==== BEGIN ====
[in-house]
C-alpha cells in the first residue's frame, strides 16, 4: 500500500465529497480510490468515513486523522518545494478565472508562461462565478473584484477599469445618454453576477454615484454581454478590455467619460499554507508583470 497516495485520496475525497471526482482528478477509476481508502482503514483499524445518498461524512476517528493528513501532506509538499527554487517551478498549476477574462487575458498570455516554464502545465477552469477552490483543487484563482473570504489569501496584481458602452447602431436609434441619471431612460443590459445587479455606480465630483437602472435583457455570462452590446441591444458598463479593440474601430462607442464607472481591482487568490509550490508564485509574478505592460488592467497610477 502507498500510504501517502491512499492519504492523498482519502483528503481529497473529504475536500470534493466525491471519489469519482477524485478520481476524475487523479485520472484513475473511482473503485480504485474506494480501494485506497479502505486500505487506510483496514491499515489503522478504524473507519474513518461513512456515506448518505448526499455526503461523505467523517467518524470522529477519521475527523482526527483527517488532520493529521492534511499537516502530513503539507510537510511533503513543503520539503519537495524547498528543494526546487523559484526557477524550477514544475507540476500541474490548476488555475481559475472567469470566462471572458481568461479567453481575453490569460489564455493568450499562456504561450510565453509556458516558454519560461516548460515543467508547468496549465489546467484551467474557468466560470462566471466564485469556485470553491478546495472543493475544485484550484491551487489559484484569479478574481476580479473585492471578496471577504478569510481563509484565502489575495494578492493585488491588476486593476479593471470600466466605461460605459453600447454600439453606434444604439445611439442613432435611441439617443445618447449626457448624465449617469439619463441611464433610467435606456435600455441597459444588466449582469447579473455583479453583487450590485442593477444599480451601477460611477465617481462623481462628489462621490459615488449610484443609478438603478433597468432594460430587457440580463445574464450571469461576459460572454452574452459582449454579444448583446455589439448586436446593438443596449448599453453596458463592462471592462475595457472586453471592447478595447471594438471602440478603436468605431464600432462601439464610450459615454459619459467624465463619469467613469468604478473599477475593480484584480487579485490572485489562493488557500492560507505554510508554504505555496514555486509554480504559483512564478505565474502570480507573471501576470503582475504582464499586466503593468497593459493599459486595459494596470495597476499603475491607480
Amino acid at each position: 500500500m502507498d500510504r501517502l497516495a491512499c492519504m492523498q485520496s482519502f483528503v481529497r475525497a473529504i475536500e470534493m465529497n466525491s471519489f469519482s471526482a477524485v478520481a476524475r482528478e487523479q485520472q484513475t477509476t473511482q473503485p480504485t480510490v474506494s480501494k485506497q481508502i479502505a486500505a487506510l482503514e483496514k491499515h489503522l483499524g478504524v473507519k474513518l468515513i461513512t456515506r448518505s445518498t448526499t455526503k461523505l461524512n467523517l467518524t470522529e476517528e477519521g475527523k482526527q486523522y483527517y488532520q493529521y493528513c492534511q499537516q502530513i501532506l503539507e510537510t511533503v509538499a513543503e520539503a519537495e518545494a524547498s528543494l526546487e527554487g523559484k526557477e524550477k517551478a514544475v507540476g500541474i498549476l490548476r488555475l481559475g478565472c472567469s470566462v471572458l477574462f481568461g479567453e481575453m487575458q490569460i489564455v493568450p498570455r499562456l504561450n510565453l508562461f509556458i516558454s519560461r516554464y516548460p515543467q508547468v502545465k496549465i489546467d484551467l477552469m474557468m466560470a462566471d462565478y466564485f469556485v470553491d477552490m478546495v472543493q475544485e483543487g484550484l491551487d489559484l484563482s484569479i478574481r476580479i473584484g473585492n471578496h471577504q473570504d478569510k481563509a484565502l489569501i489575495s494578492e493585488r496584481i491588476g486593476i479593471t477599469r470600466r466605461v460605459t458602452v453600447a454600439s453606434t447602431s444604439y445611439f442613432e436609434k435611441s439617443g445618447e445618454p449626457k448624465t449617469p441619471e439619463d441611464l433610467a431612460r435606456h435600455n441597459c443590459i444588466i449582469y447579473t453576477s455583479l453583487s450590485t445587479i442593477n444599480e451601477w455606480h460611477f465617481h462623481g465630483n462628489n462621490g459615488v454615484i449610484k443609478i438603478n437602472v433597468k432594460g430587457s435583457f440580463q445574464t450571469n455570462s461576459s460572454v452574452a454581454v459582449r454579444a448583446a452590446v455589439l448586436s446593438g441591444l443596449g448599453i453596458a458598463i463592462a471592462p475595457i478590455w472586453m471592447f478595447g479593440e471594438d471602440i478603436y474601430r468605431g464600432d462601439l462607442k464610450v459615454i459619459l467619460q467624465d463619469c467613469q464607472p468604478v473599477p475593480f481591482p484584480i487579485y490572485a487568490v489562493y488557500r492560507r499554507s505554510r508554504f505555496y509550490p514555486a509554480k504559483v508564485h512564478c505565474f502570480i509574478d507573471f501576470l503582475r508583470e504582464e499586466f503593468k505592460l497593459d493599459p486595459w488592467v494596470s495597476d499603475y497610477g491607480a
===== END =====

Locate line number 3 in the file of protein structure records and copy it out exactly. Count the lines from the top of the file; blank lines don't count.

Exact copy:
Amino acid at each position: 500500500m502507498d500510504r501517502l497516495a491512499c492519504m492523498q485520496s482519502f483528503v481529497r475525497a473529504i475536500e470534493m465529497n466525491s471519489f469519482s471526482a477524485v478520481a476524475r482528478e487523479q485520472q484513475t477509476t473511482q473503485p480504485t480510490v474506494s480501494k485506497q481508502i479502505a486500505a487506510l482503514e483496514k491499515h489503522l483499524g478504524v473507519k474513518l468515513i461513512t456515506r448518505s445518498t448526499t455526503k461523505l461524512n467523517l467518524t470522529e476517528e477519521g475527523k482526527q486523522y483527517y488532520q493529521y493528513c492534511q499537516q502530513i501532506l503539507e510537510t511533503v509538499a513543503e520539503a519537495e518545494a524547498s528543494l526546487e527554487g523559484k526557477e524550477k517551478a514544475v507540476g500541474i498549476l490548476r488555475l481559475g478565472c472567469s470566462v471572458l477574462f481568461g479567453e481575453m487575458q490569460i489564455v493568450p498570455r499562456l504561450n510565453l508562461f509556458i516558454s519560461r516554464y516548460p515543467q508547468v502545465k496549465i489546467d484551467l477552469m474557468m466560470a462566471d462565478y466564485f469556485v470553491d477552490m478546495v472543493q475544485e483543487g484550484l491551487d489559484l484563482s484569479i478574481r476580479i473584484g473585492n471578496h471577504q473570504d478569510k481563509a484565502l489569501i489575495s494578492e493585488r496584481i491588476g486593476i479593471t477599469r470600466r466605461v460605459t458602452v453600447a454600439s453606434t447602431s444604439y445611439f442613432e436609434k435611441s439617443g445618447e445618454p449626457k448624465t449617469p441619471e439619463d441611464l433610467a431612460r435606456h435600455n441597459c443590459i444588466i449582469y447579473t453576477s455583479l453583487s450590485t445587479i442593477n444599480e451601477w455606480h460611477f465617481h462623481g465630483n462628489n462621490g459615488v454615484i449610484k443609478i438603478n437602472v433597468k432594460g430587457s435583457f440580463q445574464t450571469n455570462s461576459s460572454v452574452a454581454v459582449r454579444a448583446a452590446v455589439l448586436s446593438g441591444l443596449g448599453i453596458a458598463i463592462a471592462p475595457i478590455w472586453m471592447f478595447g479593440e471594438d471602440i478603436y474601430r468605431g464600432d462601439l462607442k464610450v459615454i459619459l467619460q467624465d463619469c467613469q464607472p468604478v473599477p475593480f481591482p484584480i487579485y490572485a487568490v489562493y488557500r492560507r499554507s505554510r508554504f505555496y509550490p514555486a509554480k504559483v508564485h512564478c505565474f502570480i509574478d507573471f501576470l503582475r508583470e504582464e499586466f503593468k505592460l497593459d493599459p486595459w488592467v494596470s495597476d499603475y497610477g491607480a